Dead Aim / Arde baby, arde (José Bolaños, 1975)

Hi all,
Does anybody have any cover, lobbycard or poster images for this movie (also known as Dead Aim)? All I could find was the messed up one as featured below.

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Well, I just finished watching it. It’s probably the weirdest western I’ve ever seen. In this case it’s a good thing I guess, because it was strangely compelling. The music is very untypical, stuff that you would expect in a 70s blaxploitation movie. It’s not a bad thing here, since it’s a very untypical movie. I’ve read reviews about this flick that say it doesn’t make sense, bu I don’t agree with that. On a metaphorical level there’s stuff in there. As far as the plot goes: weird, but not incomprehensible. The acting is ok and visually this film has style. I will definitely watch this again. I’d rate it somewhere between 6 or 7/10.
Does anybody else have any thoughts on this movie? I’m curious wat others think.

I have this film on a vhs copy, I’ve seen it once but I didn’t like very much I’m afraid.
I think it felt somewhat like a television-movie, even if it was pretty weird :smiley:

It makes sense, it’s just boring and pointless :P,another sw dud!

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Yeah, this movie is nothing special. The breathing corpses were kinda funny anyway :stuck_out_tongue:

An odd one this. The plot meanders all over the place and never really finds any cohesion. The music, as Bad Lieutenant points out, is more like a Blaxploitation score. And I couldn’t really say I would recommend it and yet I found it strangely compelling in a low budget, trippy kind of way.

As to whether or not it can actually be classified as a spaghetti western? I’m not sure. Weisser has it listed as a Mexican / Italian co production, but we all know how problematic that information can be. The only mention of Italy I can find on the credits is the actress, Venetia Vianelloa and a listing of personel as part of the “Sound Crew: Rome”.

Does anyone have any more concrete info on this film’s origins?

Is also listed in Western All’Italiana vol. 3 as a Mexican-Italian co-production but don’t know if they just got the info from Weisser’s book even though I can’t see it referenced anywhere. The film isn’t mentioned in “the bible” Bruckner’s Für ein paar Leichen mehr unless it’s listed under a title I am not familiar with.

I found it the small version of Bruckner’s book [the one that comes with Sergio Sollima box] under the title Lucky Johnny, so it should be in the big one as well.

I checked Western All’italiana 3 and it is listed in the filmography at the back but marks it as being discussed more in volume 2 which I don’t have.
Anyone got that book who can shed some more light?

And it is, don’t know how I missed it :-[ Well spotted (and corrected alk0)…

Bruckner lists it as being mainly Mexican-produced which may account for it lacking the Italian co-production info some places.

I got this one as ‘Lucky Johnny’ on Archer Video. It is a bit messy (plot-wise) but it has a charm (literally). There are some nice touches - the rattler charm and the ‘rattle’ sound for the shootings, and overall a dark humour permeates the film. I enjoyed it. Spag or not - it’s closer to this genre than it is to Hollywood.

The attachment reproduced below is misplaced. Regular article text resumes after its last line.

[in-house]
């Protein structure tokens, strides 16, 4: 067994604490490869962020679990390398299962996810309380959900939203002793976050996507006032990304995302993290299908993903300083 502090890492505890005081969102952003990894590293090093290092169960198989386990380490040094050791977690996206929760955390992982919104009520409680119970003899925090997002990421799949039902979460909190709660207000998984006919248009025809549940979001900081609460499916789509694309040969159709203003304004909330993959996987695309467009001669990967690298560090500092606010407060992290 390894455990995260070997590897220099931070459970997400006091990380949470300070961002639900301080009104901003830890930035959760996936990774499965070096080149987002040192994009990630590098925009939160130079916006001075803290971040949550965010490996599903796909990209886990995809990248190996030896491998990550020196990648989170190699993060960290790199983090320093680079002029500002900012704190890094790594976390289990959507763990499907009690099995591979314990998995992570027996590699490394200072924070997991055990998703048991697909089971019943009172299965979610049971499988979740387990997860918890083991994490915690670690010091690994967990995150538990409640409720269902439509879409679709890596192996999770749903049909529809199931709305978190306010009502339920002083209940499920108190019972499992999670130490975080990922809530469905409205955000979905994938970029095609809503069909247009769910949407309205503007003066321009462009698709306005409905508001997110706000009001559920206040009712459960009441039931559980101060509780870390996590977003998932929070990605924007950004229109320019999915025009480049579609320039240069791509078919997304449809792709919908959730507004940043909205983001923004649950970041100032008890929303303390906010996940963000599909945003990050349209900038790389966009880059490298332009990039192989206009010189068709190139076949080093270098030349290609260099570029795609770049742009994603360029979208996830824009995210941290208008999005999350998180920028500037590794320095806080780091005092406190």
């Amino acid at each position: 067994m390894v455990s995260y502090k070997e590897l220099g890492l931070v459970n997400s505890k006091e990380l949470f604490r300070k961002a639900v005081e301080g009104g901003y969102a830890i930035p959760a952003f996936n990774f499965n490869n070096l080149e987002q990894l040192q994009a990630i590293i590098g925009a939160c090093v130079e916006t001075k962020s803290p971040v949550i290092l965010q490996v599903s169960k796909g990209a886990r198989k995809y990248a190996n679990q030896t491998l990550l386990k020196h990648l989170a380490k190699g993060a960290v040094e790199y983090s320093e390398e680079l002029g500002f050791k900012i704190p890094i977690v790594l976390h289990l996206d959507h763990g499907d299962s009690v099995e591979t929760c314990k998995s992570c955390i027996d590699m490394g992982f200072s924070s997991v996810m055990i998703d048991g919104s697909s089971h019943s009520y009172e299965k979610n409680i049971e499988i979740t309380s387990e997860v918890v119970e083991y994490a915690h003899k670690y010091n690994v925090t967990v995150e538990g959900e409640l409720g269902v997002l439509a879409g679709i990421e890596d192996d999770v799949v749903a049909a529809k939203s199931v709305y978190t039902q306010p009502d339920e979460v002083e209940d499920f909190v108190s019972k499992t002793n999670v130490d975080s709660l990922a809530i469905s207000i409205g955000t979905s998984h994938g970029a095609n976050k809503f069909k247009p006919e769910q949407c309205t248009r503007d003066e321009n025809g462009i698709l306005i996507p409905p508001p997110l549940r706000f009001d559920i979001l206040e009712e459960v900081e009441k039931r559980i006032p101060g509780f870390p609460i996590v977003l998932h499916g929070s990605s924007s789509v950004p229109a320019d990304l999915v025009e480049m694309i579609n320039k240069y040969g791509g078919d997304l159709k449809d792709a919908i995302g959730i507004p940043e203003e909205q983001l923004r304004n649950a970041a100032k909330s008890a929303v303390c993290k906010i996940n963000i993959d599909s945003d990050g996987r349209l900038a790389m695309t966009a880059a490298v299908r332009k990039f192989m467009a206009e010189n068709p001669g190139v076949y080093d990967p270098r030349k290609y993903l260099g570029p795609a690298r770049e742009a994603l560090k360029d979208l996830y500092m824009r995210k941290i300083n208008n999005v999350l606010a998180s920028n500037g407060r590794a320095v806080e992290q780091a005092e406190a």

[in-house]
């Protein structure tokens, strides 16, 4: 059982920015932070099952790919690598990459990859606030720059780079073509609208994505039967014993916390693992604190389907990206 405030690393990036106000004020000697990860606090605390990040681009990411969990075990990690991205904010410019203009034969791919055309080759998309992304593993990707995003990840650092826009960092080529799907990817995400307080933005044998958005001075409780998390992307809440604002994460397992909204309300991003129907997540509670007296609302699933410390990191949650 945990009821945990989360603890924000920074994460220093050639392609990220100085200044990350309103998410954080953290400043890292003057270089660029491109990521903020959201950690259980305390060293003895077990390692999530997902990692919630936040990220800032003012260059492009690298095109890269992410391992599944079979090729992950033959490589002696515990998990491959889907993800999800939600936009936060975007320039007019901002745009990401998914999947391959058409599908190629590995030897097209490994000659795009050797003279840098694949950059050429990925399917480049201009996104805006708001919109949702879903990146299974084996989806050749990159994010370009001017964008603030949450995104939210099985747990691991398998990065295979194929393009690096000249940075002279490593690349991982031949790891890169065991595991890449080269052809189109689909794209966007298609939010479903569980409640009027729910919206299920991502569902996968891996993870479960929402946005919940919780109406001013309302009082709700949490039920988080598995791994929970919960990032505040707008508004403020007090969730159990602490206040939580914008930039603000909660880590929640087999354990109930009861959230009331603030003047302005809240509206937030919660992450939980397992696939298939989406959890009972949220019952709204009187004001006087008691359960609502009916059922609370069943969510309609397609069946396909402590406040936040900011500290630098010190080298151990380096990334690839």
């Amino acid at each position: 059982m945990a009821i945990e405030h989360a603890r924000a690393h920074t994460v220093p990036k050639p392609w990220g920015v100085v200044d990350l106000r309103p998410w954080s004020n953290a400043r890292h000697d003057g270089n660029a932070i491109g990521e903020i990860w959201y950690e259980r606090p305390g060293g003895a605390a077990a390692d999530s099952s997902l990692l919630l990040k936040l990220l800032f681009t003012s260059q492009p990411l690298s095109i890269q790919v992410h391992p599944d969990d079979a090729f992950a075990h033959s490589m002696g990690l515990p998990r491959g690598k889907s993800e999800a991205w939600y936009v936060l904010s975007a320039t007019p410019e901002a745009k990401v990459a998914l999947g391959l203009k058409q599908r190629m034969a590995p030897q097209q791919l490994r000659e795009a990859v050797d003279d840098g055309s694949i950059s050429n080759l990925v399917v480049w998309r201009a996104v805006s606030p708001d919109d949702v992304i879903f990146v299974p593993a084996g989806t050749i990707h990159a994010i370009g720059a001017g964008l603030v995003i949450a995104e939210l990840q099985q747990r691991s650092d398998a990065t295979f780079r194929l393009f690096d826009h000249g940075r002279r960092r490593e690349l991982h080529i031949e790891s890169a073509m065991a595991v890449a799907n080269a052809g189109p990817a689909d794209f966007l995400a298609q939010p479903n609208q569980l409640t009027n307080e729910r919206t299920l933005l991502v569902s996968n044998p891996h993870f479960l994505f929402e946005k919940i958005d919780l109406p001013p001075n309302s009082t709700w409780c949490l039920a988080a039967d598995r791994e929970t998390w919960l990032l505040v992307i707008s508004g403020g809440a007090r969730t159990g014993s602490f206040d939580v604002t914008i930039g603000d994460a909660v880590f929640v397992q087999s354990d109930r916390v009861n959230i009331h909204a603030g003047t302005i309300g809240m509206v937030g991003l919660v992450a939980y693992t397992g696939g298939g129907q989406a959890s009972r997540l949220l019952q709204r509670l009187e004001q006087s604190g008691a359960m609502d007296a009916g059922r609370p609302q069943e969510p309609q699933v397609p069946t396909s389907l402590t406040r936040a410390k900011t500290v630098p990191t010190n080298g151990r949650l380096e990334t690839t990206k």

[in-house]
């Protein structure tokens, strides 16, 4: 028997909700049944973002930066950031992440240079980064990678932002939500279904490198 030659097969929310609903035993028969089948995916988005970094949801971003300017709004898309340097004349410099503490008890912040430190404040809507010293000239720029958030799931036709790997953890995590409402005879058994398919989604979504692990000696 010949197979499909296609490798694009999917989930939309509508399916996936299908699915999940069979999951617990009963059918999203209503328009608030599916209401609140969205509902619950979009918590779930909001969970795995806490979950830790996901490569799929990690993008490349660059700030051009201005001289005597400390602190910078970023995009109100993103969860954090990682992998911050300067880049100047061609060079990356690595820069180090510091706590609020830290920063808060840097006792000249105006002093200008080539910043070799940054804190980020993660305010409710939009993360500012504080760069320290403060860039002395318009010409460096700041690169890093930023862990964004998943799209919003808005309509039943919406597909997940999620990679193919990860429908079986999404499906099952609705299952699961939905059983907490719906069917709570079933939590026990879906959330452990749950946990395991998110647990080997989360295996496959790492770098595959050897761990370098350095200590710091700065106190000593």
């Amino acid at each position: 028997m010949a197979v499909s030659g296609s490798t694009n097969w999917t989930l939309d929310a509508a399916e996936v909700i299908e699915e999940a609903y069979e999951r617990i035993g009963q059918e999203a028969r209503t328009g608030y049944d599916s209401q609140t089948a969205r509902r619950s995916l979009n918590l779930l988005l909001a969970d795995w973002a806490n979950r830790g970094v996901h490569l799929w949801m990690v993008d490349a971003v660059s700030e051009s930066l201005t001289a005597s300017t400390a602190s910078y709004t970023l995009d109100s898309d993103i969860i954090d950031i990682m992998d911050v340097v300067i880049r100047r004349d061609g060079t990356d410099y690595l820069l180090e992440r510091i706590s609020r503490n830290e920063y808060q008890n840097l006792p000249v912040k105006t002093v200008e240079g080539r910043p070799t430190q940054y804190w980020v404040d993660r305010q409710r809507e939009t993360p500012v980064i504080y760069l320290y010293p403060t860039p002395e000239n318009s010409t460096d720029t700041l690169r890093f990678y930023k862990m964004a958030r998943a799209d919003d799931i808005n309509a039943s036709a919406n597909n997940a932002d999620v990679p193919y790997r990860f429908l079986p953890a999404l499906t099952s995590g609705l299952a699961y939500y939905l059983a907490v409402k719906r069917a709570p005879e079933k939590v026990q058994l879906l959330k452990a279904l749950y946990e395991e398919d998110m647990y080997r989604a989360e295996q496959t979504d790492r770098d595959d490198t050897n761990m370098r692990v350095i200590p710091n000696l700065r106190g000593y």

Perhaps not the best of plot at times, but like the Reverend mentioned the film has a certain charm.
I myself on the whole though quite liked alot of the story, and enjoyed the negative elements to the film.
The score is a product of its time and guess at the time this music score for some was considered ‘hip’, and still is to some ;D.

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I have only viewed this once, it seemed very slow-paced as i recall.

[quote=“Lindberg, post:3, topic:433”]I have this film on a vhs copy, I’ve seen it once but I didn’t like very much I’m afraid.
I think it felt somewhat like a television-movie, even if it was pretty weird :D[/quote]agree. i didn’t like it much ethier, storyline jumps all over the place and just becomes boring and confusing, spent half the time wondering what the hell was going on. starts off ok and then just loses it. very poor.

Two men operate a mobile burial service and things do not always run smooth. Sometimes there is a shortage of bodies to bury though, so one of the men has to solve the problem by killing a few men.

Viewed a widescreen print and enjoyed even more this time round. Phil said in a previous post ‘strangely compelling’, and could not put it better myself.

I really enjoyed the first half of this film and thought it had some great visual moments. The second half drifts off and is not as tight. It was as if the director and screenwriter didn’t know how to tie it together and give it a compelling ending. :-\

I completely agree with Tom. IMO not a bad movie but the director could’ve done more with it…

I really like this film, but have only come across not so good prints, usually severally cropped and whatnot.

Does anyone know of any good looking versions, VHS or otherwise?

Just watched the german VHS. After all a surprising movie with some really strange and unusual ideas. For me it’s a kind of a low budget Matalo! Love it or hate it. I really enjoyed watching. A really dirty SW - edited by Nino Baragli, who also was the editor of The Good, the Bad and the Ugly, Django ec. - a can be seen low budget, some weird elements - as shooting inocent people to bury them for money - and a bitter and really surprising ending. Absolutely above the SW average…

This is a indeed a really weird film. The disjointed story seems to come from at least 3 different screenplays which are somehow merged together by chance.